Members concerned over sale of AAM HQ
> Sale price, lease-back agreement and appointment of agent among issues
MEMBERS’ concern over the sale of the headquarters of the Automobile Association of Malaysia (AAM) appears to be justified.
It is just one of the last properties the AAM owns.
While the sale may be justified on the basis that the money could solve its ongoing cash-flow problems, the whole process of this transaction raises a cloud of suspicion.
Even before members can approve its sale at the special general meeting (SGM) set for Oct 3, news has emerged that the deal has already been finalised and that the earnest money of 10% of the sale price of RM7.5 million has been received by AAM. The only resolution the SGM seeks is for members to authorise the trustees and/or the association to execute all documents as may be necessary to effect the said sale to fulfil its obligations under the sale-and-purchase agreement.
However, as early as May 3, AAM vice-chairman Wan Zaharuddin Wan Ahmad, had already offered the property for sale to WWRC Holdings Sdn Bhd, a chemical solutions company with Singaporean and Taiwanese directors. That’s not all. It has also entered into a lease-back agreement with the buyers for 12 years with the total rental amounting to RM5.85 million. The leaseback arrangement guarantees the purchaser a 12-year rental return ranging from 5 to 8% per annum.
So, after that period, the net gain for AAM would have been RM1.85 million without having ownership of the building.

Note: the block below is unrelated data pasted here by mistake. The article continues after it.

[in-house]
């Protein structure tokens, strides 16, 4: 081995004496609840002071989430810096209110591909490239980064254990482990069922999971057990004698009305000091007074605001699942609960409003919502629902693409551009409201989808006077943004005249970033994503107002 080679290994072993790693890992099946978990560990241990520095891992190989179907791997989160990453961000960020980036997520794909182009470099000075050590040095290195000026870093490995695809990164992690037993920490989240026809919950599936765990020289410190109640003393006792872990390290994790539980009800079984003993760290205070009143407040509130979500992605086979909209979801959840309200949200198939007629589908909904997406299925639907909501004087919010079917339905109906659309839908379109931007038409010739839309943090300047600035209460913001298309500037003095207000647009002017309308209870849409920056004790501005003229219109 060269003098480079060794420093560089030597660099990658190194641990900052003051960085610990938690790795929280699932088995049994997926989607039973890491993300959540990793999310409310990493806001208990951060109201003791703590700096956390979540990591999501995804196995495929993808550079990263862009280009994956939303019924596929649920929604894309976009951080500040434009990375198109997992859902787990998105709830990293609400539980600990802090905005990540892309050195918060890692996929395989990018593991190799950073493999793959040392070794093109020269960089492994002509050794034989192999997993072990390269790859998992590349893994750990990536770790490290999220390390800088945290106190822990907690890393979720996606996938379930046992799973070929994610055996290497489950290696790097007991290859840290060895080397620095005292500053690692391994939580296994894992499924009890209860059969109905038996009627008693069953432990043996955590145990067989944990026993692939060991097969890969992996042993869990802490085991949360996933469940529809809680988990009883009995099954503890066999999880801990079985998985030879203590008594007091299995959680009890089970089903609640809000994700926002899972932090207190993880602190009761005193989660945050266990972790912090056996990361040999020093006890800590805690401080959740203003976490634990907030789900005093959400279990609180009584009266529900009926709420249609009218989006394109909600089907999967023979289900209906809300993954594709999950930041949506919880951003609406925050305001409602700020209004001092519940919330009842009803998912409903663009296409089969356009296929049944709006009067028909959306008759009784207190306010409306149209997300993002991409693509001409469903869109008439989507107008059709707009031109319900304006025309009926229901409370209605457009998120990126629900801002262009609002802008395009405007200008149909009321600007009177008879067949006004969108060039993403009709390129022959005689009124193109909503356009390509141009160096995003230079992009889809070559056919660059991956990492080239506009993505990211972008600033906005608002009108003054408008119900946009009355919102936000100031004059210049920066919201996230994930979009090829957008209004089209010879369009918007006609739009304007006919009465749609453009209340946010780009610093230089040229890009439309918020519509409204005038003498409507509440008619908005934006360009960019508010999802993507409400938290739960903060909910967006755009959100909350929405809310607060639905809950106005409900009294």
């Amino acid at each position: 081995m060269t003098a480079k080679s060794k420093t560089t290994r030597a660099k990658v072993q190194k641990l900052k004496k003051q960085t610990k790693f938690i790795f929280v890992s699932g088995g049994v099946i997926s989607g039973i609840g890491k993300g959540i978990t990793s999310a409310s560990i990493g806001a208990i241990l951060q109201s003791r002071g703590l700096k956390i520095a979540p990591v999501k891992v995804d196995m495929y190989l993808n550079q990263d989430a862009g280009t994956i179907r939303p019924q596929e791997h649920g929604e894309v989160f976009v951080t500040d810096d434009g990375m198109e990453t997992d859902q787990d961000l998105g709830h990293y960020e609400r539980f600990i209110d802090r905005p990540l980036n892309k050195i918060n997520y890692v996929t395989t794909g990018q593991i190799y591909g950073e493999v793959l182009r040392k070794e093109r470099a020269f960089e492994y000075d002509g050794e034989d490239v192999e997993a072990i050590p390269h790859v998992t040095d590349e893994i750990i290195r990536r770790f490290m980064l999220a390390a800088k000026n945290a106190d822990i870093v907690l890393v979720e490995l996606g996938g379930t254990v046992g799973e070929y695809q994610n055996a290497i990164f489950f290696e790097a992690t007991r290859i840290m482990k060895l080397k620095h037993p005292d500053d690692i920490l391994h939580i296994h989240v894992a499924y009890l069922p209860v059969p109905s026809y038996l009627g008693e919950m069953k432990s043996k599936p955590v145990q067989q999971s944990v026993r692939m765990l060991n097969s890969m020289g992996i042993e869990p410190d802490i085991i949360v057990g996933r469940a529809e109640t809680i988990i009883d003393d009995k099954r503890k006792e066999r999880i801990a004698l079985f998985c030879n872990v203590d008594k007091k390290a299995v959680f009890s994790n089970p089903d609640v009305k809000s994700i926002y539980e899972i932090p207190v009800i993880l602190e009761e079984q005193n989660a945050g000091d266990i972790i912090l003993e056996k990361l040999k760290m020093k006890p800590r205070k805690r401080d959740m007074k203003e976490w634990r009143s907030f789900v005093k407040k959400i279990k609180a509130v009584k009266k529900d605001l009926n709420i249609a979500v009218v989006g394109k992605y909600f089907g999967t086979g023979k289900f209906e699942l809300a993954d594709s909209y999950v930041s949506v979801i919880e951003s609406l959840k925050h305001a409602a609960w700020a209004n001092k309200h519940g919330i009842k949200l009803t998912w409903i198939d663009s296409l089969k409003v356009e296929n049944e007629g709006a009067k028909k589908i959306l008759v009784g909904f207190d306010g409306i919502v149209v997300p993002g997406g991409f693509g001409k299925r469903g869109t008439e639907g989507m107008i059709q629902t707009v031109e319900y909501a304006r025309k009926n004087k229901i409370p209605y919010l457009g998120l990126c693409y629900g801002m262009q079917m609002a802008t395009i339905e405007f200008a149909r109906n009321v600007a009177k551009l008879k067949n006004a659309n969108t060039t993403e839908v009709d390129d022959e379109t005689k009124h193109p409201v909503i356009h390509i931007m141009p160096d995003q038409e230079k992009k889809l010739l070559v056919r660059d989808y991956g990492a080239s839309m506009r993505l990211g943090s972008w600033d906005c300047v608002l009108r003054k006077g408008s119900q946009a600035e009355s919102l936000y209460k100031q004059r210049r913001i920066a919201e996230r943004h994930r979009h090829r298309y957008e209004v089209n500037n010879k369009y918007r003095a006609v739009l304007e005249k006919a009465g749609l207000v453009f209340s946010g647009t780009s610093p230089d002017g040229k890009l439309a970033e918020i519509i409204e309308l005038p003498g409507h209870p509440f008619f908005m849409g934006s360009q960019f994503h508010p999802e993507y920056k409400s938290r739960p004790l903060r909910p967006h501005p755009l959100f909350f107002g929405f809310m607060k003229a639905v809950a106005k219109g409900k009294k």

Six days after the offer letter was sent, Wan Zaharuddin sent a letter of appointment to a chartered architect, Yong Sow Wai, to act as marketing agent for the sale. “If the alleged sale had already been negotiated and an offer letter already made, why appoint a marketing agent?” asked one member.
Other members claim that the building is being sold at below the prevailing market price. AAM, in its own documents, revealed that the property – 10 shop lot units opposite the Sultan Abdul Aziz Shah Golf Club – was valued at a much higher price.
Raine & Horne International Zaki and partners put the price at RM8.6 million. Rahim & Co International valued it at RM7.7 million.
It is not known if the sale was made through an agent or through a tender exercise, but the committee in its minutes noted that the “best offer” was RM7.5 million.
We contacted both Wan Zaharuddin and AAM chairman Tengku Mudzafar Tengku Mustapha last week for comments.
We were subsequently contacted by AAM’s solicitors to provide answers.
However, the solicitors could not provide the answers sought and a partner of the legal firm replied: “Your queries are not all legal in nature. I can respond easily to the legal aspects but (some) questions are not within my purview and I have to seek instructions on that.”
Excerpts of the letters sent to the architect and WWRC Holdings.